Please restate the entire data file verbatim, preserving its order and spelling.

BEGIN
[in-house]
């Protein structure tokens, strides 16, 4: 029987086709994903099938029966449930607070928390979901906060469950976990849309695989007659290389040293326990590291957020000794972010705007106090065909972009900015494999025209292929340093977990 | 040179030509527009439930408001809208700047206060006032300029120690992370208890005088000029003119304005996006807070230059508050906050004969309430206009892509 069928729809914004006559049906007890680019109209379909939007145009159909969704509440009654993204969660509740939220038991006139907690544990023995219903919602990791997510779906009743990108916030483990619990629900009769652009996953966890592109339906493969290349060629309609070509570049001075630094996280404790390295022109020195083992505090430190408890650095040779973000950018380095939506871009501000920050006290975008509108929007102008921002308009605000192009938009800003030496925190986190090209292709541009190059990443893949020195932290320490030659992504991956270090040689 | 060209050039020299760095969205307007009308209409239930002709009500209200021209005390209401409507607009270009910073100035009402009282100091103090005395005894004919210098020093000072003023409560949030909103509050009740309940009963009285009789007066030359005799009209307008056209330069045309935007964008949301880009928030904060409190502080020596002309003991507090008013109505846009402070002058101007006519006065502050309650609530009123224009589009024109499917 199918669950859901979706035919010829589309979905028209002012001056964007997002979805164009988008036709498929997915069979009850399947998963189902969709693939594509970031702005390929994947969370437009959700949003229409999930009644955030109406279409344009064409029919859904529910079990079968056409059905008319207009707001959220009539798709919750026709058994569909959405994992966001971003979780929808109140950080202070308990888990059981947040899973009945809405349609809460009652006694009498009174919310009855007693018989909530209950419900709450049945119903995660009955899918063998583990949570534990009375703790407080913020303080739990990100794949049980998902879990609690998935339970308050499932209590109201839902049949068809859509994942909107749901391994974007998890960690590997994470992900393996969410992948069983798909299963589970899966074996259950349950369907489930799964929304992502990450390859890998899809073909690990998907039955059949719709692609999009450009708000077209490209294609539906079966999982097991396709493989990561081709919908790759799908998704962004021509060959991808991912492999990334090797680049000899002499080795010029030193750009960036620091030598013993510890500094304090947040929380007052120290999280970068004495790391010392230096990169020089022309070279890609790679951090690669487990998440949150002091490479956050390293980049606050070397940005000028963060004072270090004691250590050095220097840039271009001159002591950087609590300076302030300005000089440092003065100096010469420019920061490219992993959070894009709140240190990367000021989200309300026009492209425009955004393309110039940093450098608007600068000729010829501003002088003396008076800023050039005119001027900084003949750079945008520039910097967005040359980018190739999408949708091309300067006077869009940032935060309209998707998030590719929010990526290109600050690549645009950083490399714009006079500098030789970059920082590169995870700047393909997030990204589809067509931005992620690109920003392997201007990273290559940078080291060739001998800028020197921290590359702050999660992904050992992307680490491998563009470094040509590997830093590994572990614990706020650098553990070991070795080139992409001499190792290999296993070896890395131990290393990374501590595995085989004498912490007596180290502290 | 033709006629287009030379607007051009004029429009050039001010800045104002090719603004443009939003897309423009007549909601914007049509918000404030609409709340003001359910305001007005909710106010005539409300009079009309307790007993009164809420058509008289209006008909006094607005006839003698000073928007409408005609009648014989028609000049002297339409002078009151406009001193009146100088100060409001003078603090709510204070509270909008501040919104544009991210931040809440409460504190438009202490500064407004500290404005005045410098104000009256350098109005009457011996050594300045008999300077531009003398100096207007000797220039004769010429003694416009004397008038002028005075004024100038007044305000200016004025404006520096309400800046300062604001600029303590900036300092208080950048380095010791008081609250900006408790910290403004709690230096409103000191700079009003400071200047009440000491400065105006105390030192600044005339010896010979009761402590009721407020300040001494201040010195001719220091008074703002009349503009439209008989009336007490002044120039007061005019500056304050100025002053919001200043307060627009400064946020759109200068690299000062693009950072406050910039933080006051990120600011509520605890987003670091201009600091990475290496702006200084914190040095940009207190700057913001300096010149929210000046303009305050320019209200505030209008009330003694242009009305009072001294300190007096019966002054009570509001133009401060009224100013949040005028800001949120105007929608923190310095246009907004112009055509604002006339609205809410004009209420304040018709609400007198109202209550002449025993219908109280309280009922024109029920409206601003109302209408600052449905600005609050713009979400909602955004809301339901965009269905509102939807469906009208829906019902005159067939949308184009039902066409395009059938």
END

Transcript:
[in-house]
């Protein structure tokens, strides 16, 4: 029987086709994903099938029966449930607070928390979901906060469950976990849309695989007659290389040293326990590291957020000794972010705007106090065909972009900015494999025209292929340093977990 | 040179030509527009439930408001809208700047206060006032300029120690992370208890005088000029003119304005996006807070230059508050906050004969309430206009892509 069928729809914004006559049906007890680019109209379909939007145009159909969704509440009654993204969660509740939220038991006139907690544990023995219903919602990791997510779906009743990108916030483990619990629900009769652009996953966890592109339906493969290349060629309609070509570049001075630094996280404790390295022109020195083992505090430190408890650095040779973000950018380095939506871009501000920050006290975008509108929007102008921002308009605000192009938009800003030496925190986190090209292709541009190059990443893949020195932290320490030659992504991956270090040689 | 060209050039020299760095969205307007009308209409239930002709009500209200021209005390209401409507607009270009910073100035009402009282100091103090005395005894004919210098020093000072003023409560949030909103509050009740309940009963009285009789007066030359005799009209307008056209330069045309935007964008949301880009928030904060409190502080020596002309003991507090008013109505846009402070002058101007006519006065502050309650609530009123224009589009024109499917 199918669950859901979706035919010829589309979905028209002012001056964007997002979805164009988008036709498929997915069979009850399947998963189902969709693939594509970031702005390929994947969370437009959700949003229409999930009644955030109406279409344009064409029919859904529910079990079968056409059905008319207009707001959220009539798709919750026709058994569909959405994992966001971003979780929808109140950080202070308990888990059981947040899973009945809405349609809460009652006694009498009174919310009855007693018989909530209950419900709450049945119903995660009955899918063998583990949570534990009375703790407080913020303080739990990100794949049980998902879990609690998935339970308050499932209590109201839902049949068809859509994942909107749901391994974007998890960690590997994470992900393996969410992948069983798909299963589970899966074996259950349950369907489930799964929304992502990450390859890998899809073909690990998907039955059949719709692609999009450009708000077209490209294609539906079966999982097991396709493989990561081709919908790759799908998704962004021509060959991808991912492999990334090797680049000899002499080795010029030193750009960036620091030598013993510890500094304090947040929380007052120290999280970068004495790391010392230096990169020089022309070279890609790679951090690669487990998440949150002091490479956050390293980049606050070397940005000028963060004072270090004691250590050095220097840039271009001159002591950087609590300076302030300005000089440092003065100096010469420019920061490219992993959070894009709140240190990367000021989200309300026009492209425009955004393309110039940093450098608007600068000729010829501003002088003396008076800023050039005119001027900084003949750079945008520039910097967005040359980018190739999408949708091309300067006077869009940032935060309209998707998030590719929010990526290109600050690549645009950083490399714009006079500098030789970059920082590169995870700047393909997030990204589809067509931005992620690109920003392997201007990273290559940078080291060739001998800028020197921290590359702050999660992904050992992307680490491998563009470094040509590997830093590994572990614990706020650098553990070991070795080139992409001499190792290999296993070896890395131990290393990374501590595995085989004498912490007596180290502290 | 033709006629287009030379607007051009004029429009050039001010800045104002090719603004443009939003897309423009007549909601914007049509918000404030609409709340003001359910305001007005909710106010005539409300009079009309307790007993009164809420058509008289209006008909006094607005006839003698000073928007409408005609009648014989028609000049002297339409002078009151406009001193009146100088100060409001003078603090709510204070509270909008501040919104544009991210931040809440409460504190438009202490500064407004500290404005005045410098104000009256350098109005009457011996050594300045008999300077531009003398100096207007000797220039004769010429003694416009004397008038002028005075004024100038007044305000200016004025404006520096309400800046300062604001600029303590900036300092208080950048380095010791008081609250900006408790910290403004709690230096409103000191700079009003400071200047009440000491400065105006105390030192600044005339010896010979009761402590009721407020300040001494201040010195001719220091008074703002009349503009439209008989009336007490002044120039007061005019500056304050100025002053919001200043307060627009400064946020759109200068690299000062693009950072406050910039933080006051990120600011509520605890987003670091201009600091990475290496702006200084914190040095940009207190700057913001300096010149929210000046303009305050320019209200505030209008009330003694242009009305009072001294300190007096019966002054009570509001133009401060009224100013949040005028800001949120105007929608923190310095246009907004112009055509604002006339609205809410004009209420304040018709609400007198109202209550002449025993219908109280309280009922024109029920409206601003109302209408600052449905600005609050713009979400909602955004809301339901965009269905509102939807469906009208829906019902005159067939949308184009039902066409395009059938």